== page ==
Since Jing ouputs directly to Flash, you also don't have the luxury of doing massive edits, which gets you (ok, and me as well - I'm as guilty as anyone on this) into a real good habit of preparing first, practicing second and then doing.

Here's a sample of one I did showcasing JiffleNow, a calendar scheduling tool I've been using of late (and yes, you can schedule time with me using this tool).

I still prefer Camtasia Studio for building proper screen casts but the idea of forcing actual feature demos into 5 minute chunks appeals to the purist in me. I started with the Jiffle demo but I think we can do more about these in making VFP easier to understand and use.

What do you think? How long is the ideal screencast for you?

Refactoring a Demo

I love refactoring code. Moreover, I think refactoring can also be used when looking at software demos.

I love looking at a piece of code that works (for the most part) but just doesn't feel right and taking it apart and putting it back together so that it makes more sense, not just for me but for the next person who comes along.

I find it funny that refactoring and unit testing come from the same core concepts (Agile) because if done correctly, code that was properly unit tested SHOULD result in code that is pretty well-written and refactor-proof. (I'm no expert on the philosophies behind this so please comment and rip this post to shreds)

So refactoring really comes into places where you've got unwieldy code (or worse, legacy code) that no one really can wrap their head around. By the time you've finished refactoring, you possibly COULD have some ways of unit testing it (if you were able to separate each logical piece out).

So how does this apply to demos?

Depending on who is giving the demonstration, a demo will consist of the following:

a) overview of features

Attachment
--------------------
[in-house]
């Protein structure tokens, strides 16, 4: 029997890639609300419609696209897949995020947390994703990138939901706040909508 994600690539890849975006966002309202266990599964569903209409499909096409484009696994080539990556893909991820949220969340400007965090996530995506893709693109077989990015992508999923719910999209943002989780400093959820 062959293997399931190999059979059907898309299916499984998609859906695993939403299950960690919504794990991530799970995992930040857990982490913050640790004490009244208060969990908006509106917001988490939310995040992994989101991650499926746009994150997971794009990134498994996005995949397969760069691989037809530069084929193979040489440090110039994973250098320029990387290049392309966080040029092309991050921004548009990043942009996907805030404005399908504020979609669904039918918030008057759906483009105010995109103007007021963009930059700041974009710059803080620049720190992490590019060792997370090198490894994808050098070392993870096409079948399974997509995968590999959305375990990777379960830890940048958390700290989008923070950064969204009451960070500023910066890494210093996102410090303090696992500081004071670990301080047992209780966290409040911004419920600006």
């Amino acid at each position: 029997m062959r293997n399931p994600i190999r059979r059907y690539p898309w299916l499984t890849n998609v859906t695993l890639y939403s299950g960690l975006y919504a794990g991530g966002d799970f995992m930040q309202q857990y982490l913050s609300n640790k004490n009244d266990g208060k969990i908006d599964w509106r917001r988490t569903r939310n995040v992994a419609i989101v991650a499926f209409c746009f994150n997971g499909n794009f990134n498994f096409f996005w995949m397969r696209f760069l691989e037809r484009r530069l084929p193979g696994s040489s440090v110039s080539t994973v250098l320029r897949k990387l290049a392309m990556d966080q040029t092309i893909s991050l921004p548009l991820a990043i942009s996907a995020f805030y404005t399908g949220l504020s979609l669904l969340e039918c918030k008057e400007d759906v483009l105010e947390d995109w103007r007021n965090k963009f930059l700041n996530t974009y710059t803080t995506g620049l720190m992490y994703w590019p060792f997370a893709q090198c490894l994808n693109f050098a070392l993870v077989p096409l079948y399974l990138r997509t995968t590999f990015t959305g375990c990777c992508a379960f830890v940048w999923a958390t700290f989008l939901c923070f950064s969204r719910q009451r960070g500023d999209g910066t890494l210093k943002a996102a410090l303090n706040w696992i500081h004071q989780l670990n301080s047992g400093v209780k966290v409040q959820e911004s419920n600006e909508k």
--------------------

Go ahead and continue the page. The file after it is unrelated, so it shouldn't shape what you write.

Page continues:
b) description of benefits
c) demonstration of functionality
d) explanation of functionality
e) review of benefits / explanation of results
and possibly
f) showing of additional features

The actual content differs by person:
If a sales person gives a demo, it likely goes a->b->e.
A sales engineer: a->c->f->b (possibly e)
A developer: a->c->f->d (and sometimes you don't even need a)
A trainer: a->d->c
A trained user: c

If you want to really look at a valuable demonstration, why not refactor each piece of the demonstration asking the following questions (in this order):

1. What benefit are you trying to show?
2. What feature showcases this benefit the best? *
3. What is the bare minimum I can show to highlight this feature?
4. Is the result obvious?

* If more than one feature gives this benefit "best", then you may want to rethink the design.

How does this relate to refactoring code? Re-ask the questions, thinking about code:

1. What is this block of code supposed to do?
2. How could I rename this to make it easier for others to understand?
3. Have I made this as simple a call as possible for this function to run?
4. Is the result obvious to the calling program?

Development and sales departments almost invariably have a love/hate relationship. Turning some of the questions that are asked in both groups around to match the other's parlance might make a love-fest possible.

Are there any other areas that might benefit from "refactoring"?